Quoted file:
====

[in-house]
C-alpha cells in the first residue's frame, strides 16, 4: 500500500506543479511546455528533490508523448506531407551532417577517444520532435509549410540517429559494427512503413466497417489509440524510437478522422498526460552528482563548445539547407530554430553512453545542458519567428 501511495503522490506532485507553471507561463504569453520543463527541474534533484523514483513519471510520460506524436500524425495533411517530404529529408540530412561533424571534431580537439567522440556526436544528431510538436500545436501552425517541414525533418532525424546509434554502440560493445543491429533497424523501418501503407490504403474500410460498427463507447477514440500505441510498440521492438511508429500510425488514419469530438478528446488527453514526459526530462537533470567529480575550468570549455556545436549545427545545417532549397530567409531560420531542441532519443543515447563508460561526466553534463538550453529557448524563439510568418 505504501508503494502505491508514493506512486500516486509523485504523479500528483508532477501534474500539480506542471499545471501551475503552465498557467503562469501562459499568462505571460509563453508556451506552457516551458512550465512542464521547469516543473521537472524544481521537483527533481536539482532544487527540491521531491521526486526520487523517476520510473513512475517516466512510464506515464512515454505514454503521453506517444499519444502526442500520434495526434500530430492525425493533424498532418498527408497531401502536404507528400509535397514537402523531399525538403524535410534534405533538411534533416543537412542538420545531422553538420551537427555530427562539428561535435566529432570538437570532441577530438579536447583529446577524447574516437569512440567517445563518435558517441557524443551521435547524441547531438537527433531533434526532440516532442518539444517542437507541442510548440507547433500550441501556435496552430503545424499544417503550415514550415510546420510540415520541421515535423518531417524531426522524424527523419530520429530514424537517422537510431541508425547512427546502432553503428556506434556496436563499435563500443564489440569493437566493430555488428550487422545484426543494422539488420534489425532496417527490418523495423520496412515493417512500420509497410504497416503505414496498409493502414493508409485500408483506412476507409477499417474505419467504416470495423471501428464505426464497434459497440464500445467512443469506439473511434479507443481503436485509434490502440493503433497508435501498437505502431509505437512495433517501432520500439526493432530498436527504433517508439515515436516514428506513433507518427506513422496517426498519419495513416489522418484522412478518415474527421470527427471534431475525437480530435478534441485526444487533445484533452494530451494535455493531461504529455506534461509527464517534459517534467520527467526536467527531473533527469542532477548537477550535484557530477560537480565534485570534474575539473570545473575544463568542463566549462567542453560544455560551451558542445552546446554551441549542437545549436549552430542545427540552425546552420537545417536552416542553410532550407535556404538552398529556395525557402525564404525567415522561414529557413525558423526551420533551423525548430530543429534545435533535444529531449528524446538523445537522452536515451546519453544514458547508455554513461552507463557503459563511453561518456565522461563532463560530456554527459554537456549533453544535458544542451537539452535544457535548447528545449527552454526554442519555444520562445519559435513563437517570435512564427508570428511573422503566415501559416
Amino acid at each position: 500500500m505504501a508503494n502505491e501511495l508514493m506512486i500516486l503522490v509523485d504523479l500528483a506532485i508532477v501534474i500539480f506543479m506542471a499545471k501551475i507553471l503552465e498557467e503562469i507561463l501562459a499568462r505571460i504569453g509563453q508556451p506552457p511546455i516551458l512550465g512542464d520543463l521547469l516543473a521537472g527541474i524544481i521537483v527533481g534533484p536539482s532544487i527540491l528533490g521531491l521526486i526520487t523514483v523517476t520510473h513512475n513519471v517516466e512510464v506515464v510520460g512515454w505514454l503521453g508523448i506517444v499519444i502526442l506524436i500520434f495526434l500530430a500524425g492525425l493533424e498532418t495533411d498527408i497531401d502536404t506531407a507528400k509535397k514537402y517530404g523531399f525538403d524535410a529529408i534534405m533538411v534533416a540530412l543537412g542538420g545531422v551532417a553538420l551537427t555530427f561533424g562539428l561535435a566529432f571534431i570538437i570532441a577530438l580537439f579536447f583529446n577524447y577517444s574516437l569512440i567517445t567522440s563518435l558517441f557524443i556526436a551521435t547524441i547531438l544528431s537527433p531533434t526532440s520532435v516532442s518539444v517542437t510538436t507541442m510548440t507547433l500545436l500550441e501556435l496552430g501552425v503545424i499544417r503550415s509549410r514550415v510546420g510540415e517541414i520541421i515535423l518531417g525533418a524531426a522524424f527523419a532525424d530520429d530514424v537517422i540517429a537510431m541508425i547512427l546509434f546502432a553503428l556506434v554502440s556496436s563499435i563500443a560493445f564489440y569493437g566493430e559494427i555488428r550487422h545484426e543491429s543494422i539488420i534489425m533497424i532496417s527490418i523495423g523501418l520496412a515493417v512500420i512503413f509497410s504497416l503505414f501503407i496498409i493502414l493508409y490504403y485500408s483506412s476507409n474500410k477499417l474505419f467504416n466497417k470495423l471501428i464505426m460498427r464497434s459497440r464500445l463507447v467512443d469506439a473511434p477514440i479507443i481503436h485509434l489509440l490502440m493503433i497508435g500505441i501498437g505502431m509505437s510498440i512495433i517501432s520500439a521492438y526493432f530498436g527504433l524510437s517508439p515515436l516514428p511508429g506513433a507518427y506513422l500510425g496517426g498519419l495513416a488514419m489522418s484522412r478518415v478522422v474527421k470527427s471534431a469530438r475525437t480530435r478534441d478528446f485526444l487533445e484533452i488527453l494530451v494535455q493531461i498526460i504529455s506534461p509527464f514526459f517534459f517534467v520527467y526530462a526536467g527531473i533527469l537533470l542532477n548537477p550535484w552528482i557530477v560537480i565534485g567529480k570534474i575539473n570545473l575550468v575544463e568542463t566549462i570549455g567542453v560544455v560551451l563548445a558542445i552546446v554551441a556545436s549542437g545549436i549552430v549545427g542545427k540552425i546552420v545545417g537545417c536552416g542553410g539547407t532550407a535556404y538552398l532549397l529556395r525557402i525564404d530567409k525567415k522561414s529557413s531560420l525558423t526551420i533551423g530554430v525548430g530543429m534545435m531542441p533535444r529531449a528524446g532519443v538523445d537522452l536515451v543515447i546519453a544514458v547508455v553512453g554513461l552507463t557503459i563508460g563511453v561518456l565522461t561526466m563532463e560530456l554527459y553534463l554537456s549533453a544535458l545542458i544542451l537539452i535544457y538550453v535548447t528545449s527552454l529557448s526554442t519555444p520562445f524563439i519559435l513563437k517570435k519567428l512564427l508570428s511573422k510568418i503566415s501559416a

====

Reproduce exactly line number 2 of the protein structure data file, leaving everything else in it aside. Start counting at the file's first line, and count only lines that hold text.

C-alpha cells in the first residue's frame, strides 16, 4: 500500500506543479511546455528533490508523448506531407551532417577517444520532435509549410540517429559494427512503413466497417489509440524510437478522422498526460552528482563548445539547407530554430553512453545542458519567428 501511495503522490506532485507553471507561463504569453520543463527541474534533484523514483513519471510520460506524436500524425495533411517530404529529408540530412561533424571534431580537439567522440556526436544528431510538436500545436501552425517541414525533418532525424546509434554502440560493445543491429533497424523501418501503407490504403474500410460498427463507447477514440500505441510498440521492438511508429500510425488514419469530438478528446488527453514526459526530462537533470567529480575550468570549455556545436549545427545545417532549397530567409531560420531542441532519443543515447563508460561526466553534463538550453529557448524563439510568418 505504501508503494502505491508514493506512486500516486509523485504523479500528483508532477501534474500539480506542471499545471501551475503552465498557467503562469501562459499568462505571460509563453508556451506552457516551458512550465512542464521547469516543473521537472524544481521537483527533481536539482532544487527540491521531491521526486526520487523517476520510473513512475517516466512510464506515464512515454505514454503521453506517444499519444502526442500520434495526434500530430492525425493533424498532418498527408497531401502536404507528400509535397514537402523531399525538403524535410534534405533538411534533416543537412542538420545531422553538420551537427555530427562539428561535435566529432570538437570532441577530438579536447583529446577524447574516437569512440567517445563518435558517441557524443551521435547524441547531438537527433531533434526532440516532442518539444517542437507541442510548440507547433500550441501556435496552430503545424499544417503550415514550415510546420510540415520541421515535423518531417524531426522524424527523419530520429530514424537517422537510431541508425547512427546502432553503428556506434556496436563499435563500443564489440569493437566493430555488428550487422545484426543494422539488420534489425532496417527490418523495423520496412515493417512500420509497410504497416503505414496498409493502414493508409485500408483506412476507409477499417474505419467504416470495423471501428464505426464497434459497440464500445467512443469506439473511434479507443481503436485509434490502440493503433497508435501498437505502431509505437512495433517501432520500439526493432530498436527504433517508439515515436516514428506513433507518427506513422496517426498519419495513416489522418484522412478518415474527421470527427471534431475525437480530435478534441485526444487533445484533452494530451494535455493531461504529455506534461509527464517534459517534467520527467526536467527531473533527469542532477548537477550535484557530477560537480565534485570534474575539473570545473575544463568542463566549462567542453560544455560551451558542445552546446554551441549542437545549436549552430542545427540552425546552420537545417536552416542553410532550407535556404538552398529556395525557402525564404525567415522561414529557413525558423526551420533551423525548430530543429534545435533535444529531449528524446538523445537522452536515451546519453544514458547508455554513461552507463557503459563511453561518456565522461563532463560530456554527459554537456549533453544535458544542451537539452535544457535548447528545449527552454526554442519555444520562445519559435513563437517570435512564427508570428511573422503566415501559416